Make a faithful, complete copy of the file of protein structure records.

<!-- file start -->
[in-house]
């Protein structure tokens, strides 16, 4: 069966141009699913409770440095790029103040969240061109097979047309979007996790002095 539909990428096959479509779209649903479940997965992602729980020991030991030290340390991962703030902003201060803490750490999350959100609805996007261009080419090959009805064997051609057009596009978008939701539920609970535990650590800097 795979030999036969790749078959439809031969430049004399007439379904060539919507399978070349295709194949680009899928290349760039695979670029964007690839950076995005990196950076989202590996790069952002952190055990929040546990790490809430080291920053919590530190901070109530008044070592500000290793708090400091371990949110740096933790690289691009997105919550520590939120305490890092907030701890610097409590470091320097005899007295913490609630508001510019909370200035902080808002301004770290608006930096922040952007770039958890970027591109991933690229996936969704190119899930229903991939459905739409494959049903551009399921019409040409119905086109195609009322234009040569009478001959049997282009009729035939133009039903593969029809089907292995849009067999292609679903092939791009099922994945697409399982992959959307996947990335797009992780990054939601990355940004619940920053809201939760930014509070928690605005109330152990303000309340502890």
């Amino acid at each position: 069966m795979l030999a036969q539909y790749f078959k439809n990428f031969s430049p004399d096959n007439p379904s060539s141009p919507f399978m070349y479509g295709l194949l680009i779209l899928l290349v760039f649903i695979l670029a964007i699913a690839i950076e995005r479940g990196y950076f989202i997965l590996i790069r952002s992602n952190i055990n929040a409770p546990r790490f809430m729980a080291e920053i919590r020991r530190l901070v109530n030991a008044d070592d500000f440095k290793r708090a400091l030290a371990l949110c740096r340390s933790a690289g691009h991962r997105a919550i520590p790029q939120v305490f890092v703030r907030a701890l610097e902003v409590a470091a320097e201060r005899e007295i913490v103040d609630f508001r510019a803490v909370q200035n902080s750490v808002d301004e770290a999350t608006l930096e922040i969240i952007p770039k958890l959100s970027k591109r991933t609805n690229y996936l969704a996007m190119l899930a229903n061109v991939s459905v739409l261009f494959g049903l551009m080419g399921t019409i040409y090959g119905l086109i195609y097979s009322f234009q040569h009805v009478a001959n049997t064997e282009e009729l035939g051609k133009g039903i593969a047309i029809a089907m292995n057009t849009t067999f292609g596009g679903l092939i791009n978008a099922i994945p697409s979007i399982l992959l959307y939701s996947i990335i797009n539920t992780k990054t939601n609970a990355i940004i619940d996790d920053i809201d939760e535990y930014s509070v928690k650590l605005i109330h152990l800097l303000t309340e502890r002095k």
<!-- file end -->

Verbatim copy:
[in-house]
């Protein structure tokens, strides 16, 4: 069966141009699913409770440095790029103040969240061109097979047309979007996790002095 539909990428096959479509779209649903479940997965992602729980020991030991030290340390991962703030902003201060803490750490999350959100609805996007261009080419090959009805064997051609057009596009978008939701539920609970535990650590800097 795979030999036969790749078959439809031969430049004399007439379904060539919507399978070349295709194949680009899928290349760039695979670029964007690839950076995005990196950076989202590996790069952002952190055990929040546990790490809430080291920053919590530190901070109530008044070592500000290793708090400091371990949110740096933790690289691009997105919550520590939120305490890092907030701890610097409590470091320097005899007295913490609630508001510019909370200035902080808002301004770290608006930096922040952007770039958890970027591109991933690229996936969704190119899930229903991939459905739409494959049903551009399921019409040409119905086109195609009322234009040569009478001959049997282009009729035939133009039903593969029809089907292995849009067999292609679903092939791009099922994945697409399982992959959307996947990335797009992780990054939601990355940004619940920053809201939760930014509070928690605005109330152990303000309340502890």
């Amino acid at each position: 069966m795979l030999a036969q539909y790749f078959k439809n990428f031969s430049p004399d096959n007439p379904s060539s141009p919507f399978m070349y479509g295709l194949l680009i779209l899928l290349v760039f649903i695979l670029a964007i699913a690839i950076e995005r479940g990196y950076f989202i997965l590996i790069r952002s992602n952190i055990n929040a409770p546990r790490f809430m729980a080291e920053i919590r020991r530190l901070v109530n030991a008044d070592d500000f440095k290793r708090a400091l030290a371990l949110c740096r340390s933790a690289g691009h991962r997105a919550i520590p790029q939120v305490f890092v703030r907030a701890l610097e902003v409590a470091a320097e201060r005899e007295i913490v103040d609630f508001r510019a803490v909370q200035n902080s750490v808002d301004e770290a999350t608006l930096e922040i969240i952007p770039k958890l959100s970027k591109r991933t609805n690229y996936l969704a996007m190119l899930a229903n061109v991939s459905v739409l261009f494959g049903l551009m080419g399921t019409i040409y090959g119905l086109i195609y097979s009322f234009q040569h009805v009478a001959n049997t064997e282009e009729l035939g051609k133009g039903i593969a047309i029809a089907m292995n057009t849009t067999f292609g596009g679903l092939i791009n978008a099922i994945p697409s979007i399982l992959l959307y939701s996947i990335i797009n539920t992780k990054t939601n609970a990355i940004i619940d996790d920053i809201d939760e535990y930014s509070v928690k650590l605005i109330h152990l800097l303000t309340e502890r002095k």